The Half-Life

by Jonathan Raymond,

appearing at Powell's City of Books, 1005 W. Burnside, Friday, May 28, 7:30 pm

Jonathan Raymond's debut novel The Half-Life is a breathtaking, ambitious pair of connected stories telling the tale of two friendships separated by 150 years. The intertwining narratives evolve in Portland, whose civic character, dark history, and soggy landscape is as much a protagonist in the novel as any human character. Raymond's unaffected prose, sensitivity toward humanistic details, and fine pacing make The Half-Life an astonishing story that will alter the way you look at the city we live in.

The book opens with Cookie Figowitz, an endearingly sweet and delicate cook for a group of 1820s fur trappers who have lost the trail to the promised land--Fort Vancouver. Cookie, who hates when the men quarrel and daydreams of educating workers on how to make flaky croissants, harbors a stowaway; Henry, a well-liked showoff who embodies the romantic entrepreneurship of Manifest Destiny. Together, Cookie and Henry forge a lifelong ambiguously gay friendship that eventually sends the duo to China, where Henry schemes to make a fortune off castoreum oil, a miracle potion excreted from the anal glands of the beaver.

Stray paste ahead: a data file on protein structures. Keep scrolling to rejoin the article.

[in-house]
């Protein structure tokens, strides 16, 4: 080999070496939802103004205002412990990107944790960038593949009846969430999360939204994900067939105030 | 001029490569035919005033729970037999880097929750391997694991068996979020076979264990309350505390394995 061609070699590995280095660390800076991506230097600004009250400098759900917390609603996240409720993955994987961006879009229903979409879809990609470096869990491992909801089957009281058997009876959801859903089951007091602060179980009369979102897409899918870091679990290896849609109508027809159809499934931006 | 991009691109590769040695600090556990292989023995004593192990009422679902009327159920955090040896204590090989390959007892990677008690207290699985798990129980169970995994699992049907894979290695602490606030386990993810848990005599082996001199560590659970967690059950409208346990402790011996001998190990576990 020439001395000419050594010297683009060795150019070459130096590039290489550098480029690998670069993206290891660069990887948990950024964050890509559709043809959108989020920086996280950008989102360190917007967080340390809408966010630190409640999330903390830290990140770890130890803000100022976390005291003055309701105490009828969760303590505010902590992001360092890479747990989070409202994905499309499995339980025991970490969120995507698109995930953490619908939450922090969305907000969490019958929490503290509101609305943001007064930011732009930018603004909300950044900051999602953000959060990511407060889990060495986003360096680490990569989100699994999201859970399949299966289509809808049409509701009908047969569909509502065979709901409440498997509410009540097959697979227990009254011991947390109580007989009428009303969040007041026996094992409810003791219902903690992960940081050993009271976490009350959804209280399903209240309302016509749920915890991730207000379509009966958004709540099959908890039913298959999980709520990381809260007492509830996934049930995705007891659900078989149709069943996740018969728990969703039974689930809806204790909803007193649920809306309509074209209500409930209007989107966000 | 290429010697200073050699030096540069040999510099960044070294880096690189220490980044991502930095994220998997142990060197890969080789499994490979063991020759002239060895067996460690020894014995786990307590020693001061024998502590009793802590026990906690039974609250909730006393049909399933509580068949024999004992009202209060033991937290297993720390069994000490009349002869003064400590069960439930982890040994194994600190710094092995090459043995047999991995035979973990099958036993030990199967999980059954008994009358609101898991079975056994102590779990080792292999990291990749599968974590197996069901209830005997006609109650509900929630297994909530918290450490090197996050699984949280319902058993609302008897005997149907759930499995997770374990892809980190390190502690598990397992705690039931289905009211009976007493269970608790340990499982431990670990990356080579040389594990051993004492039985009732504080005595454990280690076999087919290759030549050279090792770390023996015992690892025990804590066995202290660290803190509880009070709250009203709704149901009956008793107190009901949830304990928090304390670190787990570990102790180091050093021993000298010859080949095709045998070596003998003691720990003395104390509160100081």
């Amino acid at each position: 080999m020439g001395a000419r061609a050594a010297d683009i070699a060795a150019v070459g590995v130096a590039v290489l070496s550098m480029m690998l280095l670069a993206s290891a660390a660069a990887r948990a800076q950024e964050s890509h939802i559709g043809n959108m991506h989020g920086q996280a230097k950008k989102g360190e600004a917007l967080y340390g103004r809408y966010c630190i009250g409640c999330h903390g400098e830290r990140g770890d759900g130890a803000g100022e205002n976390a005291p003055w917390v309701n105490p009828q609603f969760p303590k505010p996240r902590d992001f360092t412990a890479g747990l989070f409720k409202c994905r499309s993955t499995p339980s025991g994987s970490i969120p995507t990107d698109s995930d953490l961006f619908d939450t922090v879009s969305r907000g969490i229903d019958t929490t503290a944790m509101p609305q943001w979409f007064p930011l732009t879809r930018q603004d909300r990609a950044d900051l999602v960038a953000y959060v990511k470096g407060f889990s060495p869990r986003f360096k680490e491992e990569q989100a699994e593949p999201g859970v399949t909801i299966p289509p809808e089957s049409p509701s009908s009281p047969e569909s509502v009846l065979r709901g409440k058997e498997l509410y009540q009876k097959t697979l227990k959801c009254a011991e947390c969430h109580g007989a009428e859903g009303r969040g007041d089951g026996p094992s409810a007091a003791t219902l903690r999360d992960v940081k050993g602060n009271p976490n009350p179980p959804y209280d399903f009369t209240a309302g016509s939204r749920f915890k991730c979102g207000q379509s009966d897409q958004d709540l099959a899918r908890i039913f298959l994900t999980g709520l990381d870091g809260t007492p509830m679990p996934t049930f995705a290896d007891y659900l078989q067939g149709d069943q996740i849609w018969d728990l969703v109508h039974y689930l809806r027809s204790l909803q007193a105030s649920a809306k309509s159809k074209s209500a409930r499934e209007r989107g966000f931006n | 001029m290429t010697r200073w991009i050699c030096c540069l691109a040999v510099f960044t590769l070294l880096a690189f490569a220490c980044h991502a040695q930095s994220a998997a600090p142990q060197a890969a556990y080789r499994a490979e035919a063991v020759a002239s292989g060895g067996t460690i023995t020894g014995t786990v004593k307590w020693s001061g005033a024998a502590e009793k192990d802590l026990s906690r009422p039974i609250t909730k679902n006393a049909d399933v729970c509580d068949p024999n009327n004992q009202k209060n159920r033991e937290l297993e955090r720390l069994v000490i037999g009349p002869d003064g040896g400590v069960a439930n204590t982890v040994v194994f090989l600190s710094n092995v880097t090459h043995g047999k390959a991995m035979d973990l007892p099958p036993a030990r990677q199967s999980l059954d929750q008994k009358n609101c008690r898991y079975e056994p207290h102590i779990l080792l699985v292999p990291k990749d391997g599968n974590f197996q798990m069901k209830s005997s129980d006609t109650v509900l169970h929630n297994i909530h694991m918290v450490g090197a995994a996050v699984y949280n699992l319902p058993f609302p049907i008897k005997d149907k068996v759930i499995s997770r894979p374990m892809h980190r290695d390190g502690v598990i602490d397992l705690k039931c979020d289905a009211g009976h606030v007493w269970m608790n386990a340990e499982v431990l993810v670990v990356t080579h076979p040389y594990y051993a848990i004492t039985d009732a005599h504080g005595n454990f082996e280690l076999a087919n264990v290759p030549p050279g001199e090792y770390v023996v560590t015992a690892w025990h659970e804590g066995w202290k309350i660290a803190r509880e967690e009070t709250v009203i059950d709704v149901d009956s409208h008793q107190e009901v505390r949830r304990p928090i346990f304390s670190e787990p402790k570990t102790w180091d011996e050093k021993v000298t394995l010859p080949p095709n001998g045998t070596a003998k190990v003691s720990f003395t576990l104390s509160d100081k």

Flash forward to an early 1980s commune on the northwestern edge of Portland. Tina Plank and her mother seek their own good fortune in Oregon by moving up from California, and like the settlers 150 years earlier, lament what humans have done to the landscape. Tina hooks up with the troubled but enigmatic Trixie Volterra, who in the ninth grade, made a "live-action (film) rendition of the comic strip Nancy, starring a boy in her neighborhood with premature aging syndrome as Henry." Tina and Trixie form a uniquely teenage friendship that involves making fun of the creepy men in the commune, taking Tri-Met around town while fried on acid, and becoming increasingly devoted to making a feature-length schlock film about the inventor of the frontal lobotomy.

Raymond's prose is straightforward and direct, and he resists the trap of falling into corny 19th-century dialects and clichés in favor of natural dialogue and clear writing. The Half-Life is a truly joyous read--inventive, unaffected, honest, and dazzling. CHAS BOWIE